What Lawyers Can Learn From the Royals on PR

The Royal PR machine is an impressive operation. They don’t always get it right, of course, and have had their own share of slings and arrows to cope with, especially in the last few years, but overall, without doubt, the family’s contract with the nation has been nurtured by and has grown to rely on PR techniques that most business leaders – including at law firms – can’t ignore. Here are our top ten tips for successful PR Royal style:-

  1. Planning – whether it’s diary scheduling or preparing for a crisis event, the Royal PR machine tries to spot clashes, scenario plan and anticipate – at a macro and micro level; 
  2. Embracing technology – from radio to TV, from zoom and insta, the family have moved with the times to get their message out to audiences via an ever-evolving list of channels;
  3. Face-to-face engagement – as we’ve seen in the last week in particular, direct and personal connection with stakeholders is key to keep it real and literally stay in touch;
  4. Remember all your stakeholders – no one has a divine right to rule (any longer). Position and power derives from various sources and relies on keeping all stakeholder on side, if not ideally their positive support;
  5. It’s about both words and actions – walking the talk, practising what you preach and living your values are all important for reputation;
  6. Be authentic – there is no need to change yourself to up your appeal – staying true to your background, style and purpose wins out in the end;
  7. Consistent yet flexible – a lot has been said about our former Queen’s consistency. People knew what to expect and that they could rely on her considerable commitment to duty, yet to be fair she and those around her were willing to be flexible and pragmatic sometimes too.  
  8. Context and public opinion counts – seeking to operate in a vacuum is folly. Being sensitive to events, your audience and reading the room are essential for organisations, leaders and managers.  
  9. Know your mission – don’t get deflected from your mission strategy and keep reminding yourself (and others) what you exist for and set out to do.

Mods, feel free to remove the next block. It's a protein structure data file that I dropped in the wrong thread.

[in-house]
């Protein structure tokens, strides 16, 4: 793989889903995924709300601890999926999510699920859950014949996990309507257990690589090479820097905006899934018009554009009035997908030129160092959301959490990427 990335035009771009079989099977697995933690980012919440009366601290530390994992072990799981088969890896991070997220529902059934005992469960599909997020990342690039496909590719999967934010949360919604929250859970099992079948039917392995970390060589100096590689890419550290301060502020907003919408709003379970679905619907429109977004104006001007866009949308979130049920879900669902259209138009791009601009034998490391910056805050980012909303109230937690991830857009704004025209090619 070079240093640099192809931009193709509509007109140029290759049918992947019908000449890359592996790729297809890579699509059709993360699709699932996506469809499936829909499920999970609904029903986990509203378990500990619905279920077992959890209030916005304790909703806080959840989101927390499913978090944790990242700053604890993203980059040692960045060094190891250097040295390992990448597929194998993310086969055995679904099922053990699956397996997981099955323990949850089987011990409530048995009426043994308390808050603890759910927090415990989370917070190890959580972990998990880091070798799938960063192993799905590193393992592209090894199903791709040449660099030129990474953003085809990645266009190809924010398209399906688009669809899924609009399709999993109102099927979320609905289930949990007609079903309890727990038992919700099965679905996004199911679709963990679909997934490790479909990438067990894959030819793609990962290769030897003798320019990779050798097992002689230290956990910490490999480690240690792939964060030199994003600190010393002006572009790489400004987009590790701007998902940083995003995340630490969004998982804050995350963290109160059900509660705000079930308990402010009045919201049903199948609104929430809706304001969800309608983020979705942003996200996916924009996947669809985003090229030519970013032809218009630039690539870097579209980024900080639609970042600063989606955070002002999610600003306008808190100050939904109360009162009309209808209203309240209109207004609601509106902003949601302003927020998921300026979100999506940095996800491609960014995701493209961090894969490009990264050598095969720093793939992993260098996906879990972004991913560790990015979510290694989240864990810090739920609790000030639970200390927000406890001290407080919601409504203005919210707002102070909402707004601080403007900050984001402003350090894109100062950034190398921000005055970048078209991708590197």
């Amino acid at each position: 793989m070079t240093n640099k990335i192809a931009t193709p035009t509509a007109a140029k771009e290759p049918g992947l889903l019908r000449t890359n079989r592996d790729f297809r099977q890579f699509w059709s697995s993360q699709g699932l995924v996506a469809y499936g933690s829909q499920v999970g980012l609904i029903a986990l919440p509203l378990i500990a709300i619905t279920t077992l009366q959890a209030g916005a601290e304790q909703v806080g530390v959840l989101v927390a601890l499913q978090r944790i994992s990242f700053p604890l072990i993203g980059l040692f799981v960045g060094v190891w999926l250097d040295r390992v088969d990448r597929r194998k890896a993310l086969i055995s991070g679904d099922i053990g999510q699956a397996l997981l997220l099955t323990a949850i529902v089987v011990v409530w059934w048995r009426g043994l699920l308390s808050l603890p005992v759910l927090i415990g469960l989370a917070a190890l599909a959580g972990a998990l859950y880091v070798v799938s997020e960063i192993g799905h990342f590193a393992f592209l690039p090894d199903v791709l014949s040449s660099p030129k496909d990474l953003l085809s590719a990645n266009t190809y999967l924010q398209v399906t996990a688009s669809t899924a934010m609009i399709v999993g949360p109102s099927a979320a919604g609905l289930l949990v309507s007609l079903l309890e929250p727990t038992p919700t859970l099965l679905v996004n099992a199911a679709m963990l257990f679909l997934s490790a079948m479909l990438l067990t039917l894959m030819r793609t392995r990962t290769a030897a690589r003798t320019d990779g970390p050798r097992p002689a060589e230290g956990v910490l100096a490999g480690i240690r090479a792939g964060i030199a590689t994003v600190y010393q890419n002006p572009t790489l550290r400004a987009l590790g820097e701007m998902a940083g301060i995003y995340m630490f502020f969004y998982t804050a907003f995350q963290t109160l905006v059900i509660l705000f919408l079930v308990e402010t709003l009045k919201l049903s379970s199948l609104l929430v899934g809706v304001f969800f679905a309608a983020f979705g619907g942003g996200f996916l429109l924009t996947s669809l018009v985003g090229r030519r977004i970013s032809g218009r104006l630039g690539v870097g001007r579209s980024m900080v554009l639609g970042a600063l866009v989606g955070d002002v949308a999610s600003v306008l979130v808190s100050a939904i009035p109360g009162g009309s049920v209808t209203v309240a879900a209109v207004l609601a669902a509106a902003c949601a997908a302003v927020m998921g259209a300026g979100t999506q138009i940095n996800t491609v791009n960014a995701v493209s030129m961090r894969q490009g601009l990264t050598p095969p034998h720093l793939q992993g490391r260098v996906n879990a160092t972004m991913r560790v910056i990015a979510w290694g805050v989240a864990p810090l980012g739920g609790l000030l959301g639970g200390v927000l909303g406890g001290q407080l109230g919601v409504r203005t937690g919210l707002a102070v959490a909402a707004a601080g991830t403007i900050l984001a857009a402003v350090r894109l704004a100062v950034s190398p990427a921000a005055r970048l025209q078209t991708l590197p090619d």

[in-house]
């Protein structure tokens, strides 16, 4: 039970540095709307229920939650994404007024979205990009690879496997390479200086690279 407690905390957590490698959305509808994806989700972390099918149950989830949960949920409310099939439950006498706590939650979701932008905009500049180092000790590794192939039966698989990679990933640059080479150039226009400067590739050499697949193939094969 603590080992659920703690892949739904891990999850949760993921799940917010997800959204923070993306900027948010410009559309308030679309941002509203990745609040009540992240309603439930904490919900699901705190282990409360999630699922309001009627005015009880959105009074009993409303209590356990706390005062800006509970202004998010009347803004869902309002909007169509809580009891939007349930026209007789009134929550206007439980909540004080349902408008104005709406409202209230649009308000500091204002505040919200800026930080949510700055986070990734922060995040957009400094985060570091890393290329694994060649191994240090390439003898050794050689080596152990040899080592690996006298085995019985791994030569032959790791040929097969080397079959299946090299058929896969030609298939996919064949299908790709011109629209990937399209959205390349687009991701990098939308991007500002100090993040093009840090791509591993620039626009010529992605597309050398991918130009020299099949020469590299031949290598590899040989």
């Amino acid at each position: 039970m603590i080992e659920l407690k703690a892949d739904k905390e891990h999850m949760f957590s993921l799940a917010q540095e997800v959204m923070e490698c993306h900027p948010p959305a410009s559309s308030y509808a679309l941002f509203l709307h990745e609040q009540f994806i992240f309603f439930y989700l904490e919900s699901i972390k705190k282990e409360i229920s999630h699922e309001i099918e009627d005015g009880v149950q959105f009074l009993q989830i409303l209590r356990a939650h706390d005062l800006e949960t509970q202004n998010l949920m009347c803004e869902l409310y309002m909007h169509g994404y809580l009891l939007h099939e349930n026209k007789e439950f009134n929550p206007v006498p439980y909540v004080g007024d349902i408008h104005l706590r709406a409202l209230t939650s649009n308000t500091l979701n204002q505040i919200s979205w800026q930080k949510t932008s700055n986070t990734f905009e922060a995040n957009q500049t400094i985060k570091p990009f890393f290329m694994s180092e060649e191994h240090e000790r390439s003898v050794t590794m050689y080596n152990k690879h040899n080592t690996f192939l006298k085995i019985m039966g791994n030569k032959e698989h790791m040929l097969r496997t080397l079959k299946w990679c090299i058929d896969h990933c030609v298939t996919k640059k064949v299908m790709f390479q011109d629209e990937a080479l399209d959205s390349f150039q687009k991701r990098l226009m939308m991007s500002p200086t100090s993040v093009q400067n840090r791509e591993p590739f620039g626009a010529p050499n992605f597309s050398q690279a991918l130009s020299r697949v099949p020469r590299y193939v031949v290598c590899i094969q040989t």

10. Play the long game – whatever road bumps arise to throw you off course, however tempting short-term gains might seem, always strive for the longer-term prize, even if it means difficult choices.

By Louise Beeson

Tuesday 20th September 2022

We are recognised leaders in our field. We are proud to uphold the ethical and educational standards for the PR industry as members of the CIPR and PRCA.

Bell Yard Melanie Riley Bell Yard Melanie Riley

Center Parcs: Royal Muck Up

Communications during a crisis need to be clear, empathetic and sense-checked for rebound risk as any specialist PR expert will tell you. Sadly Center Parcs was one of a number of organisations who didn’t quite get these ingredients right in their clunky handling of a self-inflicted furore this week. 

The Center Parcs team caused anger and confusion when attempting to correct an earlier contentious position regarding the proposed closure of their facilities on Monday 19th September, out of respect for the funeral of Queen Elizabeth II. 

After an eruption of online outrage following the announcement that holidaymakers would have to vacate their lodges for the day, an inevitably swift U-turn followed. However, this wasn’t the end of the PR headache for the company which prides itself on providing relaxation and escapism for all. 

The team at the short-break holiday company took to Twitter to calm the brewing storm – only to provoke fresh backlash. Replying to one tweet of outrage, the company said: 

“We recognise leaving the village for one night is an inconvenience, we have listened and made the decision to allow guests to remain on village on Monday, however, the village will still be closed, so guests will need to remain in their lodges.” 

The prospect of guests being locked in their cabins led to further incredulity and required a follow-up tweet apologising for the miscommunication. 

Center Parc’s clumsy engagement was sadly not unique, as a similar blunder from the Met Office shows. Its Twitter account recently posted

“As a mark of respect during this time of national mourning we will only be posting daily forecasts and warnings.” 

What the national weather service meant to say was that it would not be providing additional lighthearted content during the national period of mourning, aside from its regular weather service. However, due to its lack of clarity, followers quite reasonably took the tweet to mean that the public would only be informed of the weather one day at a time. 

Whilst brands such as Center Parks were undoubtedly looking to support staff loyal to the Queen when formulating their original closure policies, it’s little wonder they faced ridicule having completely failed to balance this intention with consideration for the practical needs of their all-important customer base. The impact of corporates’ decisions on their consumers should be paramount, with plans stress-tested by the communications teams before any announcements are made. It’s simply PR 101. 

Failure to do so in these cases has turned an act of respect and reverence for the passing of the reigning monarch and head of state, into an exercise of alienation, from which it is hard to recover. We’re keeping our eyes out for smart Center Parcs advertising in due course – perhaps poking fun at itself in recognition of its right royal muck up.

By Declan Flahive

16th September 2022

We are recognised leaders in our field. We are proud to uphold the ethical and educational standards for the PR industry as members of the CIPR and PRCA.

Bell Yard Melanie Riley Bell Yard Melanie Riley